11 Aug 2017

USA to face Ukraine in final rematch

News Article

Photo: Srdjan StevanovicCharlotte Owensby (USA) & Cori Gauff (USA)

USA will be hoping they can reverse their fortunes against Ukraine when the two nations meet in the girls' final at the ITF World Junior Tennis Finals for the second straight year.

Marta Kostyuk and Dasha Lopatetskaya were the heroines of the final in 2016 when they edged past the Americans in a doubles match tiebreak to claim a 2-1 victory, but USA will be hoping for a different outcome this year.

While Kostyuk, now a junior Australian Open champion, is no longer eligible to compete in this age group, Lopatetskaya is in Prostejov and could pose a big threat to the American's title chances. 

The top seeds and defending champions booked their spot in the final when they defeated Czech Republic 2-0 at the T. K. Prostejov Club on Friday, while USA had to come through a crucial doubles rubber against Russia.

Lyubov Kostenko, who has won all nine of the rubbers she has been involved in this week, battled back from a set down against Linda Fruhvirtova to put Ukraine 1-0 up in their semifinal against Czech Republic. Then Lopatetskaya defeated Katerina Mandelikova 64 64 to secure her nation’s place in the title match.

It wasn’t as easy as the scoreline might suggest for Lopatetskaya, the highest-ranked player in the girls’ tournament, as she battled a shoulder injury in the second set.

“My shoulder was so painful and I got so nervous as she started playing so good and I wasn’t playing so good but I managed to get the result,” said Lopatetskaya. “It’s really hard to win this tournament as the greatest players and the greatest teams are here, but it’s the final tomorrow and we are going to do our best to be the winners.”

USA were pushed hard by Russia, who hadn’t dropped a rubber all week, and after the two nations split the singles rubbers, a decisive doubles was required to determine the winner.

Charlotte Owensby made her singles debut in the opening rubber, narrowly falling to Polina Kudermetova, who with the help of some deft drop shots took the win 76(3) 76(0). The second singles rubber was a much more complicated affair with Cori Gauff coming back from the brink of defeat against Maria Timofeeva to keep the tie alive.

Gauff got off to a slow start and found herself 5-1 down in the first set. She battled back to level at 5-5 before some solid tennis from her opponent saw the Russian take the opener 7-5.

The Florida-based player once again struggled to make an impact at the start of the second set but she began to fire on all cylinders when she was 5-2 down. The American showed experience well beyond her 13 years to get herself back into the match and eventually claimed the second set 7-5. No such heroics were needed in the final set as the American maintained her momentum to clinch it 6-1 and force a deciding doubles.

"I didn't want to give up as I knew if we lost the rubber we were out and wouldn't be in the final so I just kept fighting," said Gauff. "I tried not to think about the score and the pressure and I just pretended it was a practice match." 

Gauff and Owensby teamed up once again in the doubles and were the more consistent pair, running out victors against Kudermetova and Timofeeva 64 64 to ensure USA will go home from Prostejov with at least a silver medal.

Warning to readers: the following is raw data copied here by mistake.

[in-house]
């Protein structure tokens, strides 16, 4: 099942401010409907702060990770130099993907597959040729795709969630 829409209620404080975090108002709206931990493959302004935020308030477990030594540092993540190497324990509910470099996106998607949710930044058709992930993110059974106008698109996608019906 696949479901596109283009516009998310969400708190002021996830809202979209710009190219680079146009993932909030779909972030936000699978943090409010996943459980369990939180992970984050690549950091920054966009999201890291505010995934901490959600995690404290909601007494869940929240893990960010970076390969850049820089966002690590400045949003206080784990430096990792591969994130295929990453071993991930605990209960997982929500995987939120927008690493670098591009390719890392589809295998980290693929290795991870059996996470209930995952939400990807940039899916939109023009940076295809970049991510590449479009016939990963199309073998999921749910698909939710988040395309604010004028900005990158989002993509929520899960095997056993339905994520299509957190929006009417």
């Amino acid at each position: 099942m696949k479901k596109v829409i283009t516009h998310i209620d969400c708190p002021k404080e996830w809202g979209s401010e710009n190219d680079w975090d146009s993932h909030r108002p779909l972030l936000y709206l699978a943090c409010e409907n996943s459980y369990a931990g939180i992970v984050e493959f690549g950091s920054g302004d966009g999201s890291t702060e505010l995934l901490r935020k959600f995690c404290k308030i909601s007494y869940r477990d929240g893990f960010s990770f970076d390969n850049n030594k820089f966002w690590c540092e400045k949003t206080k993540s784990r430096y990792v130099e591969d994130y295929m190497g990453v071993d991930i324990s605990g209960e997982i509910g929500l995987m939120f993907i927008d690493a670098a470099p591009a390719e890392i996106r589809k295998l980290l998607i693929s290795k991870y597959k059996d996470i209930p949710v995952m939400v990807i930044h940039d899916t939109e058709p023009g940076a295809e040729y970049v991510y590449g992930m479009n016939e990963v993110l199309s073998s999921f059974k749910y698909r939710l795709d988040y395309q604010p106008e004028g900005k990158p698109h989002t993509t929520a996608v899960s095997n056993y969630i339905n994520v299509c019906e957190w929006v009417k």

The boys’ final will see No. 3 seeds Spain take on the unseeded Swiss team in what will be a rematch of the European Winter Cups final. 

Switzerland continued their impressive run of form, seeing off Japan 2-0 to reach their first World Junior Tennis final. Their performance this week is made all the more remarkable by the fact that they were three match points down against Sweden during the European Summer Cups competition and nearly didn’t qualify for the tournament.

Switzerland’s No. 2 player Yarin Aebi came through a tight match against Hibiki Arimoto, recovering from 4-2 down in the final set to claim a 63 26 64 victory. 

“In the first match it was really tight, especially the third set,” said Swiss captain Michael Lammer. “There were a lot of emotions and it was a little bit up and down but Yarin managed really well at the end to hold his nerve and I’m really proud of how he did it.”

The former Davis Cup winner was also full of praise for his No. 1 player, Jerome Kym, who eased past Shintaro Mochizuki 62 62 to seal Switzerland's place in the final.

“The Japanese player is really strong but Jerome played a great match. He played his best tennis of the week and was just too good today,” said Lammer.

Kym, who trains during the week at an academy in Biel, is also an accomplished drummer and once received a horse as a prize for winning a drumming competition in Switzerland. His family still have the horse at their home near Basel.

Spain were leading their semifinal against China 1-0 when Wang Xiao Fei was forced to retire with a left hip injury after losing the first set to Carlos Alcarez Garfia. This result gave the No. 3 seeds an unassailable 2-0 lead and secured their spot in the final where they will look to add the World Junior Tennis title to their European Summer and Winter Cups trophies. Spain last won the boys’ title in Prostejov in 2009.

For results from the positional play-offs please click below:
Boys' results
Girls' results